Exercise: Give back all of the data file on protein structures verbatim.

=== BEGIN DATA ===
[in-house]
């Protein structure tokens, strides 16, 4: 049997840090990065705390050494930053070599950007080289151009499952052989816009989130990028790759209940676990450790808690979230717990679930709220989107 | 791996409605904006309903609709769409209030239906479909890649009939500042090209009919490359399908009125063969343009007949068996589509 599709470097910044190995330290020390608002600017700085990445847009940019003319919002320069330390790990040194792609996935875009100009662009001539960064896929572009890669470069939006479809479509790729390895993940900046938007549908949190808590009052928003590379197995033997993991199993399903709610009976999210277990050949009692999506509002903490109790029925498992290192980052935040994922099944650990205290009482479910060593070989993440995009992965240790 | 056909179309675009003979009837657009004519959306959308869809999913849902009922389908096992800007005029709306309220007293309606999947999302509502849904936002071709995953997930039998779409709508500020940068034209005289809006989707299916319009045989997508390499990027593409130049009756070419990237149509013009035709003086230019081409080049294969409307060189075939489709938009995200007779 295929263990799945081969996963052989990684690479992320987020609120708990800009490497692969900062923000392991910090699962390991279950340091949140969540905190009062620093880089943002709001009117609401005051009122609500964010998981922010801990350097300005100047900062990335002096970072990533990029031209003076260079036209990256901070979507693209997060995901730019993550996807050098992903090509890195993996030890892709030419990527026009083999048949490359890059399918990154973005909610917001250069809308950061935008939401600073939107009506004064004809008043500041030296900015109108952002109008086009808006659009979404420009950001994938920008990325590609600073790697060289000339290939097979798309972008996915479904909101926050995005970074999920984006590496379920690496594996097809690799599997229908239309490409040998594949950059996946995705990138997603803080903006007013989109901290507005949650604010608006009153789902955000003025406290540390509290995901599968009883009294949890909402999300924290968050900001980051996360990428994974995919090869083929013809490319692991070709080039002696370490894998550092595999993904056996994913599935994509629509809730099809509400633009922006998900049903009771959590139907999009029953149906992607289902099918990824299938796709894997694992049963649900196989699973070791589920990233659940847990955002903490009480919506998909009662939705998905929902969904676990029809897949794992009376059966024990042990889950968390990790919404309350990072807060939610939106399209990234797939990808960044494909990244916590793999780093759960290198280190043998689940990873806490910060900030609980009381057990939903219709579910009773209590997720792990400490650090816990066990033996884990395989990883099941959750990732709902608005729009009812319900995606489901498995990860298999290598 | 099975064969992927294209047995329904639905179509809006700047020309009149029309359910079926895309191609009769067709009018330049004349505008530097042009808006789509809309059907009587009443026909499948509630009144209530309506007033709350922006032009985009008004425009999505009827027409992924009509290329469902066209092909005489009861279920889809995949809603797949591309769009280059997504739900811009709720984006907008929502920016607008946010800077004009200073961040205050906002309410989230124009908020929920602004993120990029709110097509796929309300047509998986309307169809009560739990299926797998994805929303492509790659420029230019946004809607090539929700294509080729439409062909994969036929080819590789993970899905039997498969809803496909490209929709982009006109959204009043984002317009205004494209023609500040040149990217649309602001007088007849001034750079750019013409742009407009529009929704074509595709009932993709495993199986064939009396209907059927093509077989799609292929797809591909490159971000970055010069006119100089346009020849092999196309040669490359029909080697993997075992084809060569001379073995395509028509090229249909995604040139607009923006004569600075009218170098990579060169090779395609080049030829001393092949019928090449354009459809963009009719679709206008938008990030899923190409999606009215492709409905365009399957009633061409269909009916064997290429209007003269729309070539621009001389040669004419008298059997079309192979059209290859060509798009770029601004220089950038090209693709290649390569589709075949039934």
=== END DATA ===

[in-house]
């Protein structure tokens, strides 16, 4: 049997840090990065705390050494930053070599950007080289151009499952052989816009989130990028790759209940676990450790808690979230717990679930709220989107 | 791996409605904006309903609709769409209030239906479909890649009939500042090209009919490359399908009125063969343009007949068996589509 599709470097910044190995330290020390608002600017700085990445847009940019003319919002320069330390790990040194792609996935875009100009662009001539960064896929572009890669470069939006479809479509790729390895993940900046938007549908949190808590009052928003590379197995033997993991199993399903709610009976999210277990050949009692999506509002903490109790029925498992290192980052935040994922099944650990205290009482479910060593070989993440995009992965240790 | 056909179309675009003979009837657009004519959306959308869809999913849902009922389908096992800007005029709306309220007293309606999947999302509502849904936002071709995953997930039998779409709508500020940068034209005289809006989707299916319009045989997508390499990027593409130049009756070419990237149509013009035709003086230019081409080049294969409307060189075939489709938009995200007779 295929263990799945081969996963052989990684690479992320987020609120708990800009490497692969900062923000392991910090699962390991279950340091949140969540905190009062620093880089943002709001009117609401005051009122609500964010998981922010801990350097300005100047900062990335002096970072990533990029031209003076260079036209990256901070979507693209997060995901730019993550996807050098992903090509890195993996030890892709030419990527026009083999048949490359890059399918990154973005909610917001250069809308950061935008939401600073939107009506004064004809008043500041030296900015109108952002109008086009808006659009979404420009950001994938920008990325590609600073790697060289000339290939097979798309972008996915479904909101926050995005970074999920984006590496379920690496594996097809690799599997229908239309490409040998594949950059996946995705990138997603803080903006007013989109901290507005949650604010608006009153789902955000003025406290540390509290995901599968009883009294949890909402999300924290968050900001980051996360990428994974995919090869083929013809490319692991070709080039002696370490894998550092595999993904056996994913599935994509629509809730099809509400633009922006998900049903009771959590139907999009029953149906992607289902099918990824299938796709894997694992049963649900196989699973070791589920990233659940847990955002903490009480919506998909009662939705998905929902969904676990029809897949794992009376059966024990042990889950968390990790919404309350990072807060939610939106399209990234797939990808960044494909990244916590793999780093759960290198280190043998689940990873806490910060900030609980009381057990939903219709579910009773209590997720792990400490650090816990066990033996884990395989990883099941959750990732709902608005729009009812319900995606489901498995990860298999290598 | 099975064969992927294209047995329904639905179509809006700047020309009149029309359910079926895309191609009769067709009018330049004349505008530097042009808006789509809309059907009587009443026909499948509630009144209530309506007033709350922006032009985009008004425009999505009827027409992924009509290329469902066209092909005489009861279920889809995949809603797949591309769009280059997504739900811009709720984006907008929502920016607008946010800077004009200073961040205050906002309410989230124009908020929920602004993120990029709110097509796929309300047509998986309307169809009560739990299926797998994805929303492509790659420029230019946004809607090539929700294509080729439409062909994969036929080819590789993970899905039997498969809803496909490209929709982009006109959204009043984002317009205004494209023609500040040149990217649309602001007088007849001034750079750019013409742009407009529009929704074509595709009932993709495993199986064939009396209907059927093509077989799609292929797809591909490159971000970055010069006119100089346009020849092999196309040669490359029909080697993997075992084809060569001379073995395509028509090229249909995604040139607009923006004569600075009218170098990579060169090779395609080049030829001393092949019928090449354009459809963009009719679709206008938008990030899923190409999606009215492709409905365009399957009633061409269909009916064997290429209007003269729309070539621009001389040669004419008298059997079309192979059209290859060509798009770029601004220089950038090209693709290649390569589709075949039934």